There’s a marvelous old story of imagined persons chained in place by their legs and necks since childhood staring straight ahead at a blank wall in a darkened cave deep in the earth.
They see only the reflections and shadows on that blank wall and what they see are the projections of puppets and objects passing before a bright fire but the source is hidden from their sight and knowledge atop a wall behind them.
These shades, and echoes of sound, are their only truth; they know no more.
As in every good story of captivity, we require an escape from these “unkindly” shackles, and one person does crawl up a tunnel to the sunlight above, finding it difficult to comprehend the light, still preferring the familiar shadow world below, but soon, with some difficulty, realizing the shadowy images below are false, unreal, forms of misdirection, and he feels pity for those left behind.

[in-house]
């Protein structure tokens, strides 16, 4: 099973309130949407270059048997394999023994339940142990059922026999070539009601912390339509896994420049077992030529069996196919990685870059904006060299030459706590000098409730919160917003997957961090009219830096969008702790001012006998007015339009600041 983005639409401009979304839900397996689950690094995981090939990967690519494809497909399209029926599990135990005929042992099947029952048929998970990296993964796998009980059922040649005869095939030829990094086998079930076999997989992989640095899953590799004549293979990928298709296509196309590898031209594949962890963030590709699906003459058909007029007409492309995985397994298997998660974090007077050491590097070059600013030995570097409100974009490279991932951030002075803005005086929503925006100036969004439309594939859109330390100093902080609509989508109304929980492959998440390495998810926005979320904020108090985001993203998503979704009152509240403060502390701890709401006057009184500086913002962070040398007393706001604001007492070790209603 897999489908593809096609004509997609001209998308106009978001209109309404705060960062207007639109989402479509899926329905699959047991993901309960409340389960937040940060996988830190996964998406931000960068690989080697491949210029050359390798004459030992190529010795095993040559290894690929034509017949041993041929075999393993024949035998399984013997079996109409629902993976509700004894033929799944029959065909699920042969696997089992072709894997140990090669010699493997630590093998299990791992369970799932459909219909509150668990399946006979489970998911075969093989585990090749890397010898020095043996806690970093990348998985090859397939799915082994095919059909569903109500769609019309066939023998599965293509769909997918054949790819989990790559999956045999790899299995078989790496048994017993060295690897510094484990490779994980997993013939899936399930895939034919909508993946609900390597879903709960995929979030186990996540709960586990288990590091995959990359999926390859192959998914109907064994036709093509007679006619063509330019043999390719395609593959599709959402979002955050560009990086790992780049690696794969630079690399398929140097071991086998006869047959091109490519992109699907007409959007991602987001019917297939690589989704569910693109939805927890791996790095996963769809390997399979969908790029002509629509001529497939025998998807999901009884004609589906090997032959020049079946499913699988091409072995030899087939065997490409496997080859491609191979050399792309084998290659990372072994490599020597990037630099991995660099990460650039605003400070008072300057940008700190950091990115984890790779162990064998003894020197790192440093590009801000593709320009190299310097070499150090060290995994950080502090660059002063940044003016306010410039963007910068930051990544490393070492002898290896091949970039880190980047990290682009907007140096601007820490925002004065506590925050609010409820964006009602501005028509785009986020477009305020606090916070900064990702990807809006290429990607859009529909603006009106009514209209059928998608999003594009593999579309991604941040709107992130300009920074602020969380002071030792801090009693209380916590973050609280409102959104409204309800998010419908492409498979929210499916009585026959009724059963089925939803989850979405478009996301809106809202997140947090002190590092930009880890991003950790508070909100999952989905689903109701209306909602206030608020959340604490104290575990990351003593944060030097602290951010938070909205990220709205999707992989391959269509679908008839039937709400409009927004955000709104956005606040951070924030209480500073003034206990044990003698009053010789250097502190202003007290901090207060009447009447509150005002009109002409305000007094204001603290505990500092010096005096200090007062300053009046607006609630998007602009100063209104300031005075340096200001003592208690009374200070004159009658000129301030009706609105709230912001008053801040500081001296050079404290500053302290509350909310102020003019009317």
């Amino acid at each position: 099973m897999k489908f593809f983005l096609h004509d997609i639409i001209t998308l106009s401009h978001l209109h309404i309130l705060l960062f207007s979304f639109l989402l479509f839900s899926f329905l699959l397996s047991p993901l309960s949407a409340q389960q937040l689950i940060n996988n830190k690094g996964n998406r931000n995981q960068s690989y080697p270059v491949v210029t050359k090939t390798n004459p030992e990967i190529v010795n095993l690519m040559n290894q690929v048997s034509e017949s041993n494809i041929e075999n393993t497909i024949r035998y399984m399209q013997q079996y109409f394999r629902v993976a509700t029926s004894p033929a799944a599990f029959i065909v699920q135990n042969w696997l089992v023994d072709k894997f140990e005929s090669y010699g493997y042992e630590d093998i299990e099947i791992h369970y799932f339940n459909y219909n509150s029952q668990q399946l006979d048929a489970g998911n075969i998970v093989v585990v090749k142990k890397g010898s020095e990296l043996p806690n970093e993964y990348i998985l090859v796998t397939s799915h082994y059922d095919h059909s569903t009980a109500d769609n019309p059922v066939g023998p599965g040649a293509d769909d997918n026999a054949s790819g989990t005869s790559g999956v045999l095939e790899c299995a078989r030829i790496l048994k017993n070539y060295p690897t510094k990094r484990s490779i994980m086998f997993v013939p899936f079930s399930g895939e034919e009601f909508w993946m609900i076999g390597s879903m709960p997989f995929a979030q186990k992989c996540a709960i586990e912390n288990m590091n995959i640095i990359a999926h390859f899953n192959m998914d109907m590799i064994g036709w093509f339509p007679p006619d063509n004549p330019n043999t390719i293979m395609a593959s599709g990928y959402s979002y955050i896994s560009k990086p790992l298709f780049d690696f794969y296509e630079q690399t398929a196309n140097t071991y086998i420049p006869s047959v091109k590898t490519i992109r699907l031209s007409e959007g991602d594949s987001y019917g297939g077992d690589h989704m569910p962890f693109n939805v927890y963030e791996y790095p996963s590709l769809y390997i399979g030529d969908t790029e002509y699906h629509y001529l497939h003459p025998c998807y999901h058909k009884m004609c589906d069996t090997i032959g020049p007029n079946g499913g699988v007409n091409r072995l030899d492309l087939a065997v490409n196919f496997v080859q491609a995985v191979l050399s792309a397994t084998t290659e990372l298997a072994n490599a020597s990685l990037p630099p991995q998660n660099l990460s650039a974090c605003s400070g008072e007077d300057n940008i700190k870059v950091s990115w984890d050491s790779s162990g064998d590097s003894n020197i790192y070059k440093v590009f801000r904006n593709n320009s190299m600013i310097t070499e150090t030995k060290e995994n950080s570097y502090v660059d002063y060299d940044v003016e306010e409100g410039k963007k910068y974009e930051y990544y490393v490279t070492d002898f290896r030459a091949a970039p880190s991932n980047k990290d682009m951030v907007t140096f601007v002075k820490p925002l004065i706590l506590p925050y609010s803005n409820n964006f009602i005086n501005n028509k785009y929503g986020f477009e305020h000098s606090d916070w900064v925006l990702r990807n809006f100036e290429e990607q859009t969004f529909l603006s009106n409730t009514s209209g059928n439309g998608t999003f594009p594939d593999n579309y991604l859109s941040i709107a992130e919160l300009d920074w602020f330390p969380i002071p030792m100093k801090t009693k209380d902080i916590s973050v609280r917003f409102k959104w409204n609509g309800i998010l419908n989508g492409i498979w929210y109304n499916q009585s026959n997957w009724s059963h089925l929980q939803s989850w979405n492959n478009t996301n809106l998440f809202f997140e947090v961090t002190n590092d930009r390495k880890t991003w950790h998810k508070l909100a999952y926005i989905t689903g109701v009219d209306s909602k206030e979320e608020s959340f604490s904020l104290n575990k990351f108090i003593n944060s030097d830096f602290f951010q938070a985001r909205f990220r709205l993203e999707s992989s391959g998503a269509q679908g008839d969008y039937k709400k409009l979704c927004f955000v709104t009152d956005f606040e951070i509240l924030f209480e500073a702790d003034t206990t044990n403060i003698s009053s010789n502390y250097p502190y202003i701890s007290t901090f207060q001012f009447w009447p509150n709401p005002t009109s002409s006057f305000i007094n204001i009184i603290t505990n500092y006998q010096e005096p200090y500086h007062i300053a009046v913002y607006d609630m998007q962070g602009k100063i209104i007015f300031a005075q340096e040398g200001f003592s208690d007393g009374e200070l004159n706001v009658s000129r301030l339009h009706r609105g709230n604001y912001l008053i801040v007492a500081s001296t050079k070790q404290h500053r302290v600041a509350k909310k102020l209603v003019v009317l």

The intent of this allegory is obvious. We are metaphorically shackled by what we fail to question and examine and learn.
Case in point – we have a national debate that has sadly reduced for many to which presidential candidate is worse for the nation. (I have a different view about Hillary than those who see it this way.) But, in the debate of who is worse, Donald Trump is winning hands down.
It’s not just about who may win, although that is what we talk about almost 24/7.
Speaker Ryan fears he would win fewer House seats if he opposed Trump.
Senator McCain fears he can only win his Senate Primary if he supports Trump.
Many shun Trump but don’t oppose him because they want to win this congressional seat or that senate seat.
These are the shadows on our public wall that we stare at day by day. Continue reading